Dopefish wrote:Not a pysch person, but I would imagine you would have a rather hard time coming up with an objective way to measure hopelessness or altruism in order to have relative values to plot. Just sortof handwaving "Yeah, that guy is pretty hopeful, and fairly altruistic, so he goes here on the graph" isn't likely to get you very far for all sorts of reasons, since you'll be full of confirmation bias as well as it seems improbable that someones outward appearance in those regards may not reflect how they really feel.
Your mention of altruism did remind me of egoism which isn't quite what you're describing, but it is something that might interest you to read about.
A lot of pysch (from what little of it I know) comes down to carefully defining your variables in a clear way that minimises the liklihood of confounding effects, while still being something you can effectively measure. Can you clearly define each of the things you hope to measure? Is there anything more fundemental that might be influencing those variables that you could measure more directly? Do you expect that there will be a particular relationship between those two variables, or a fairly even distribution in all four quadrants? Do you expect your choice of variables will allow predictions, and if those predictions pertain to a third attribute, why not make plots against that third attribute directly?
Of course, if you're just doing it for passive interest, handwaving works fine and you can probably produce some 'true' results, but I'd be inclined to think it'd be true in the same sense that many horoscopes tend to be 'true'. It's not due to some special predictive power, so much as having sufficiently vague terms and definitions that you can almost always interpret things as being correct. As such if you want anything serious, you're really got to be explicit in your definitions. This isn't to say that you can't relatively general terms as your measures (and so your proposed ones could well be fine), but you do have to be careful in explicitly saying how your defining those terms, and how you're measuring it.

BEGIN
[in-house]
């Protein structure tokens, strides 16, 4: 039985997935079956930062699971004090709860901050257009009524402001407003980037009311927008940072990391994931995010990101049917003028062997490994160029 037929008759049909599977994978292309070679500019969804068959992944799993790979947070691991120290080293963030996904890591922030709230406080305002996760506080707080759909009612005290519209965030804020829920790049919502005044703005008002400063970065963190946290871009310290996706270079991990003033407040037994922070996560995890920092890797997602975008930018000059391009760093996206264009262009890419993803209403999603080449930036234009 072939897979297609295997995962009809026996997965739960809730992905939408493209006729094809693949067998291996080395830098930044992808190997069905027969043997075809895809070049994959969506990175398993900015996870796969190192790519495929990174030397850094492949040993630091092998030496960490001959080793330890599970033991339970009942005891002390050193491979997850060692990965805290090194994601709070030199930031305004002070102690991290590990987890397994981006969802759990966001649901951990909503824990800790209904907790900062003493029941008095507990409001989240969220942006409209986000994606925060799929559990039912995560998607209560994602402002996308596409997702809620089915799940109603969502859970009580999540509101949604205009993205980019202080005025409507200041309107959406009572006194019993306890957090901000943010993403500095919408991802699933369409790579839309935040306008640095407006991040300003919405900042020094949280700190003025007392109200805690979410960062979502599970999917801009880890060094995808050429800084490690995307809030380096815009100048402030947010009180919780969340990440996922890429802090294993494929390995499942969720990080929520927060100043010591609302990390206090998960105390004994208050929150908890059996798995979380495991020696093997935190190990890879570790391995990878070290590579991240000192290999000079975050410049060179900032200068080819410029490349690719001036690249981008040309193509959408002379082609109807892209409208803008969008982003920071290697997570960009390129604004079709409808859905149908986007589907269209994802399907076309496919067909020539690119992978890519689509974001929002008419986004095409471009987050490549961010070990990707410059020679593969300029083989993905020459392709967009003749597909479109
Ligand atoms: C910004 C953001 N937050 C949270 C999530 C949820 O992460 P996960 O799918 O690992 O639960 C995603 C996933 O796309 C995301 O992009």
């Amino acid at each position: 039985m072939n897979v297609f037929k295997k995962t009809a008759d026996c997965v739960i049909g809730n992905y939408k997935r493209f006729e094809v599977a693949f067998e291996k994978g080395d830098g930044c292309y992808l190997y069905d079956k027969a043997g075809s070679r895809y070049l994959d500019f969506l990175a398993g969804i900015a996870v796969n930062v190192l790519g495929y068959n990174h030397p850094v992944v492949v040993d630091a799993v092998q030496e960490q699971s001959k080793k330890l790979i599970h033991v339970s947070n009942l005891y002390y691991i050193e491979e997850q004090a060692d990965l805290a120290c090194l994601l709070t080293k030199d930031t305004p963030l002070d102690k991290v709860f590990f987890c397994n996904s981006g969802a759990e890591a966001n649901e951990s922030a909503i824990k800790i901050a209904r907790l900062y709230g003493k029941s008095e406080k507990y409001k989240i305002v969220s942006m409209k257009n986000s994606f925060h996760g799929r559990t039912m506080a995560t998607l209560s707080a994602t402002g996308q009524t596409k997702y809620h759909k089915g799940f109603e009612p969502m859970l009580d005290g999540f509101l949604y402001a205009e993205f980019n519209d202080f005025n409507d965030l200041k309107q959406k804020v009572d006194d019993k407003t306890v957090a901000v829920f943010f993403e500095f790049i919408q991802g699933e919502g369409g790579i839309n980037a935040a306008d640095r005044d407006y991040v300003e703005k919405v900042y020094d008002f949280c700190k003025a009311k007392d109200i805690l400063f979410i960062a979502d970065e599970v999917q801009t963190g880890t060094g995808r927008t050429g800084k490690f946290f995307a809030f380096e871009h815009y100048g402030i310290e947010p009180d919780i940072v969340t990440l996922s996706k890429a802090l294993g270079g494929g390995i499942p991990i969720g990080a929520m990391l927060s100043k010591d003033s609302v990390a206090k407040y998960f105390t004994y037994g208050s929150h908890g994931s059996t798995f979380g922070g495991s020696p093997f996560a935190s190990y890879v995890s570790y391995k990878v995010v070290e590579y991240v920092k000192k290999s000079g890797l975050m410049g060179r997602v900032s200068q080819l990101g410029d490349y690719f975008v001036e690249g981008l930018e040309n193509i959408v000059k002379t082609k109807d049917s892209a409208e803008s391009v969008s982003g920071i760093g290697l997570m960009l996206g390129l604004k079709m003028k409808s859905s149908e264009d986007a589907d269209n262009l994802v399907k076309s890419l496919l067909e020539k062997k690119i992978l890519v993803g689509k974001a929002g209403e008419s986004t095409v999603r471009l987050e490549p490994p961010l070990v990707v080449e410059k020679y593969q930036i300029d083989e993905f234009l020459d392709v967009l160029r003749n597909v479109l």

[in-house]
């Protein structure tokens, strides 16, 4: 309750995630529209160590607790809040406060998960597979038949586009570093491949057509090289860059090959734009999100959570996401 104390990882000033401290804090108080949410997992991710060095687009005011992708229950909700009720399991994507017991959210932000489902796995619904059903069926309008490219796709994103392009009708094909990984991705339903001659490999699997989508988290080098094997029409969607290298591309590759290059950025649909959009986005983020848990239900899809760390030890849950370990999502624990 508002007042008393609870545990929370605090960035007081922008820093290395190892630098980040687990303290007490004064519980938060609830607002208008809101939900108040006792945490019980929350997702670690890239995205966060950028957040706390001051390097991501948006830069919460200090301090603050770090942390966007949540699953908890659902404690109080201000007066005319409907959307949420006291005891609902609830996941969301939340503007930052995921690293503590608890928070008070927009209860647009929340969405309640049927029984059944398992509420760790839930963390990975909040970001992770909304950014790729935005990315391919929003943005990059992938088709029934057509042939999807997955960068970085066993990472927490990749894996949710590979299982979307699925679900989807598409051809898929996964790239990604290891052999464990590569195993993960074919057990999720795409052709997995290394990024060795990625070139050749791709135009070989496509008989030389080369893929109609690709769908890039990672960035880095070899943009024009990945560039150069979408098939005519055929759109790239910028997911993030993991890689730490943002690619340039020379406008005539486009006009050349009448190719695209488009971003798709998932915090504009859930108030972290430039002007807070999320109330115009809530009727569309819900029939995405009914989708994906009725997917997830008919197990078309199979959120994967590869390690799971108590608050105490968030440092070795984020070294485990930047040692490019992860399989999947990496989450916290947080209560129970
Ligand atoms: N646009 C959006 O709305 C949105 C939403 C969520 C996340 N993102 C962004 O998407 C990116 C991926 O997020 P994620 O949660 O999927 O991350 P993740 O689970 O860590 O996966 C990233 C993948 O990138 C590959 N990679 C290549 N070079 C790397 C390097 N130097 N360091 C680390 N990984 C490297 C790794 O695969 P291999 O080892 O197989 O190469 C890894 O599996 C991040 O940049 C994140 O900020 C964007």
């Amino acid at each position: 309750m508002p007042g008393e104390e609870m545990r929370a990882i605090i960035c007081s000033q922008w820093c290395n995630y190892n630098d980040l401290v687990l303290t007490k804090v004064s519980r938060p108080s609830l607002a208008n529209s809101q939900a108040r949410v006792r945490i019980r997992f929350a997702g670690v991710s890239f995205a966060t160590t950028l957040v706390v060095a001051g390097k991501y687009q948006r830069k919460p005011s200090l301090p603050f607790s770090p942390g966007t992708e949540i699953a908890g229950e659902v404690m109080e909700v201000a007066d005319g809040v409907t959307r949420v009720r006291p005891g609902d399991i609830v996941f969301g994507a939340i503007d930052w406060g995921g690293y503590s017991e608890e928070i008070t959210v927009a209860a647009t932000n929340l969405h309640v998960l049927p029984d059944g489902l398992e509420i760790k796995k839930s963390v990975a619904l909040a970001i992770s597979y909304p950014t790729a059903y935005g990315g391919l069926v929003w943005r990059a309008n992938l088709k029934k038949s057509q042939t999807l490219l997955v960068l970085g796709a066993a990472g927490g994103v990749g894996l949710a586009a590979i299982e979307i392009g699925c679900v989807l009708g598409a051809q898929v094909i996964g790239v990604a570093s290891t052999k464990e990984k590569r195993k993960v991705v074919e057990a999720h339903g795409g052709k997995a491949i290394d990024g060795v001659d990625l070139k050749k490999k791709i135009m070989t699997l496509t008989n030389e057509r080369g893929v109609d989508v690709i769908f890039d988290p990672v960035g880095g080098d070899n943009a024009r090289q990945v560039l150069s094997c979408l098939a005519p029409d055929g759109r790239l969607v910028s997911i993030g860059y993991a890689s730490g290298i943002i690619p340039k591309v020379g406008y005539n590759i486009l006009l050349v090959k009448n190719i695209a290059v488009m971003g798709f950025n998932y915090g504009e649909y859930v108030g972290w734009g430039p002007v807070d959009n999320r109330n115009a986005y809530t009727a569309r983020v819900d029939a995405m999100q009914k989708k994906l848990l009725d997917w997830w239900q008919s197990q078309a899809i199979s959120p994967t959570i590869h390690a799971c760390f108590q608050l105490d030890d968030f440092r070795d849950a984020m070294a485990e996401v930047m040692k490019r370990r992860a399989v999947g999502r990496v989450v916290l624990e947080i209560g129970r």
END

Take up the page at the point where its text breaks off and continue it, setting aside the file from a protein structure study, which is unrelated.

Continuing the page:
folmerveeman wrote:First of all, I'm really not sure if this belongs here, but mods: feel free to move this topic if necessary
Right off the bat I want to state that I have 0 experience with psychology, but I still consider myself an amateur, and I tend to psycho-analyse a lot of actions of a lot of people, and generally my predictions seem to be true.
Anyway, I always argue with people that a lot of our actions are based on a degree of hopelessness. For example, suicide would be an act of extreme hopelessness, and violence would also be an expression of hopelessness.
For example, someone with a lot of hopelessness and on the egoism end of the graph would be suicidal, while someone with a lot of hopelessness on the altruistic end of the graph would reach out for help.
First of all I was wondering if other people have tried to evaluate behaviour on these bases. I personally haven't found anything, but I don't have any expertise at all, nor do I have the google magic to find it
Second of all, is this way of behaviour analysis even viable? Most importantly, is the hopefulness/hopelessness a good value to consider? The egoism/altruism axis is just out of lack of better words/ideas.
Pleaaaase discuss this with me
Zamfir wrote:Yeah, that's a good point. Everyone is all about presumption of innocence in rape threads. But when Mexican drug lords build APCs to carry their henchmen around, we immediately jump to criminal conclusions without hard evidence.